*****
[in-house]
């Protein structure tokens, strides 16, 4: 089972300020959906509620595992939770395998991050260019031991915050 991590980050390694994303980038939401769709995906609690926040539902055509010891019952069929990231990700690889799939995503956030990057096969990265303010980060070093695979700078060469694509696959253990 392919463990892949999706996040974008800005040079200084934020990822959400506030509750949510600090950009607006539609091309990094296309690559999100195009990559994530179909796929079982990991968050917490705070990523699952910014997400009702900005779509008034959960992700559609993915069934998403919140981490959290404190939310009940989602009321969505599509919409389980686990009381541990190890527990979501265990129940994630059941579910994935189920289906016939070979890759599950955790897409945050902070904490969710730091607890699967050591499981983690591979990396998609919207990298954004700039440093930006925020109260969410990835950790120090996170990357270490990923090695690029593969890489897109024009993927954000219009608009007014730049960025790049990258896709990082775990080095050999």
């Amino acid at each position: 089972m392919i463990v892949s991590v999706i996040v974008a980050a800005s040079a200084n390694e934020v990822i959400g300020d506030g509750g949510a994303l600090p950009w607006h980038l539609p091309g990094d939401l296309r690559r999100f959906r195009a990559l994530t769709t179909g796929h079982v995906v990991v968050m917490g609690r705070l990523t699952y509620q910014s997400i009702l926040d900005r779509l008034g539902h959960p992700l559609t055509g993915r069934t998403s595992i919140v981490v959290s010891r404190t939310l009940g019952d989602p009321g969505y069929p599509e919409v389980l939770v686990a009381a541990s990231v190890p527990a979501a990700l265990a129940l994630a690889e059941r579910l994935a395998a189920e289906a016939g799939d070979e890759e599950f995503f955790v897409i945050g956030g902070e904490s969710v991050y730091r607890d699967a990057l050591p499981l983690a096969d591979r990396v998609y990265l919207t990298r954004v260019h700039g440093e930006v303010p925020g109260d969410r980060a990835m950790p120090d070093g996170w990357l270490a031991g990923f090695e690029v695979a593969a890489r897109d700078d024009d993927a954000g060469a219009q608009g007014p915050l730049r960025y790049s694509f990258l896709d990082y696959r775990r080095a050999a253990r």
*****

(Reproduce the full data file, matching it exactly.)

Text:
[in-house]
């Protein structure tokens, strides 16, 4: 089972300020959906509620595992939770395998991050260019031991915050 991590980050390694994303980038939401769709995906609690926040539902055509010891019952069929990231990700690889799939995503956030990057096969990265303010980060070093695979700078060469694509696959253990 392919463990892949999706996040974008800005040079200084934020990822959400506030509750949510600090950009607006539609091309990094296309690559999100195009990559994530179909796929079982990991968050917490705070990523699952910014997400009702900005779509008034959960992700559609993915069934998403919140981490959290404190939310009940989602009321969505599509919409389980686990009381541990190890527990979501265990129940994630059941579910994935189920289906016939070979890759599950955790897409945050902070904490969710730091607890699967050591499981983690591979990396998609919207990298954004700039440093930006925020109260969410990835950790120090996170990357270490990923090695690029593969890489897109024009993927954000219009608009007014730049960025790049990258896709990082775990080095050999």
């Amino acid at each position: 089972m392919i463990v892949s991590v999706i996040v974008a980050a800005s040079a200084n390694e934020v990822i959400g300020d506030g509750g949510a994303l600090p950009w607006h980038l539609p091309g990094d939401l296309r690559r999100f959906r195009a990559l994530t769709t179909g796929h079982v995906v990991v968050m917490g609690r705070l990523t699952y509620q910014s997400i009702l926040d900005r779509l008034g539902h959960p992700l559609t055509g993915r069934t998403s595992i919140v981490v959290s010891r404190t939310l009940g019952d989602p009321g969505y069929p599509e919409v389980l939770v686990a009381a541990s990231v190890p527990a979501a990700l265990a129940l994630a690889e059941r579910l994935a395998a189920e289906a016939g799939d070979e890759e599950f995503f955790v897409i945050g956030g902070e904490s969710v991050y730091r607890d699967a990057l050591p499981l983690a096969d591979r990396v998609y990265l919207t990298r954004v260019h700039g440093e930006v303010p925020g109260d969410r980060a990835m950790p120090d070093g996170w990357l270490a031991g990923f090695e690029v695979a593969a890489r897109d700078d024009d993927a954000g060469a219009q608009g007014p915050l730049r960025y790049s694509f990258l896709d990082y696959r775990r080095a050999a253990r």